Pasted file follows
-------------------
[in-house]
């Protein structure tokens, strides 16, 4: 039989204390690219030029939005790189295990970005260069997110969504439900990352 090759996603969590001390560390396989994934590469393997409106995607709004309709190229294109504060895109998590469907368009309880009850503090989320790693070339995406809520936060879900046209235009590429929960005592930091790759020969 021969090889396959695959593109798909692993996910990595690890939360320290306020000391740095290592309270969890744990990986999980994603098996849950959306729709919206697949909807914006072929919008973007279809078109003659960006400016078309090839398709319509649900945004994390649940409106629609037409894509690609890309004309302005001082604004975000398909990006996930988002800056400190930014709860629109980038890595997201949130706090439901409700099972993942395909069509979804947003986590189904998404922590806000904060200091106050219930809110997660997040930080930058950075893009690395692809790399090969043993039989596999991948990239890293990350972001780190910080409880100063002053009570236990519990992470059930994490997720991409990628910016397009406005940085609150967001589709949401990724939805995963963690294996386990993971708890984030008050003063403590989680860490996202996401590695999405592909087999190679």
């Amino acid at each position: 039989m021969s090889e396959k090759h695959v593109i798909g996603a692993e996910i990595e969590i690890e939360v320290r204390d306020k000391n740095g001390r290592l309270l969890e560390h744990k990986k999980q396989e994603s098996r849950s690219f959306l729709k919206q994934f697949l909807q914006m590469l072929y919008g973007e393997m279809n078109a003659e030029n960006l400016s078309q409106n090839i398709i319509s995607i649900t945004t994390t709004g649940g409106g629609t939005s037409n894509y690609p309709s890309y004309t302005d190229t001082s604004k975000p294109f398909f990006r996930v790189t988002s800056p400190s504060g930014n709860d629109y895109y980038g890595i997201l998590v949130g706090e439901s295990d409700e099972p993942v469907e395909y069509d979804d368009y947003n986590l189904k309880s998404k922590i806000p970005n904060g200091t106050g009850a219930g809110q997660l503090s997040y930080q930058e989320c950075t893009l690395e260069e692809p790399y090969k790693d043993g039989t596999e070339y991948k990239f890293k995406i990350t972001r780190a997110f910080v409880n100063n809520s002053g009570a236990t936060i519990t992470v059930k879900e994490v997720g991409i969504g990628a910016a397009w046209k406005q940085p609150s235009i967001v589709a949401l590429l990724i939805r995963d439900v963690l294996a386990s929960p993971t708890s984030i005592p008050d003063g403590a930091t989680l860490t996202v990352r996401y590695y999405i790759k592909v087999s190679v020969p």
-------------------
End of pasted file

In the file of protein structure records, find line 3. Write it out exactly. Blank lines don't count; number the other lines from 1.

């Amino acid at each position: 039989m021969s090889e396959k090759h695959v593109i798909g996603a692993e996910i990595e969590i690890e939360v320290r204390d306020k000391n740095g001390r290592l309270l969890e560390h744990k990986k999980q396989e994603s098996r849950s690219f959306l729709k919206q994934f697949l909807q914006m590469l072929y919008g973007e393997m279809n078109a003659e030029n960006l400016s078309q409106n090839i398709i319509s995607i649900t945004t994390t709004g649940g409106g629609t939005s037409n894509y690609p309709s890309y004309t302005d190229t001082s604004k975000p294109f398909f990006r996930v790189t988002s800056p400190s504060g930014n709860d629109y895109y980038g890595i997201l998590v949130g706090e439901s295990d409700e099972p993942v469907e395909y069509d979804d368009y947003n986590l189904k309880s998404k922590i806000p970005n904060g200091t106050g009850a219930g809110q997660l503090s997040y930080q930058e989320c950075t893009l690395e260069e692809p790399y090969k790693d043993g039989t596999e070339y991948k990239f890293k995406i990350t972001r780190a997110f910080v409880n100063n809520s002053g009570a236990t936060i519990t992470v059930k879900e994490v997720g991409i969504g990628a910016a397009w046209k406005q940085p609150s235009i967001v589709a949401l590429l990724i939805r995963d439900v963690l294996a386990s929960p993971t708890s984030i005592p008050d003063g403590a930091t989680l860490t996202v990352r996401y590695y999405i790759k592909v087999s190679v020969p």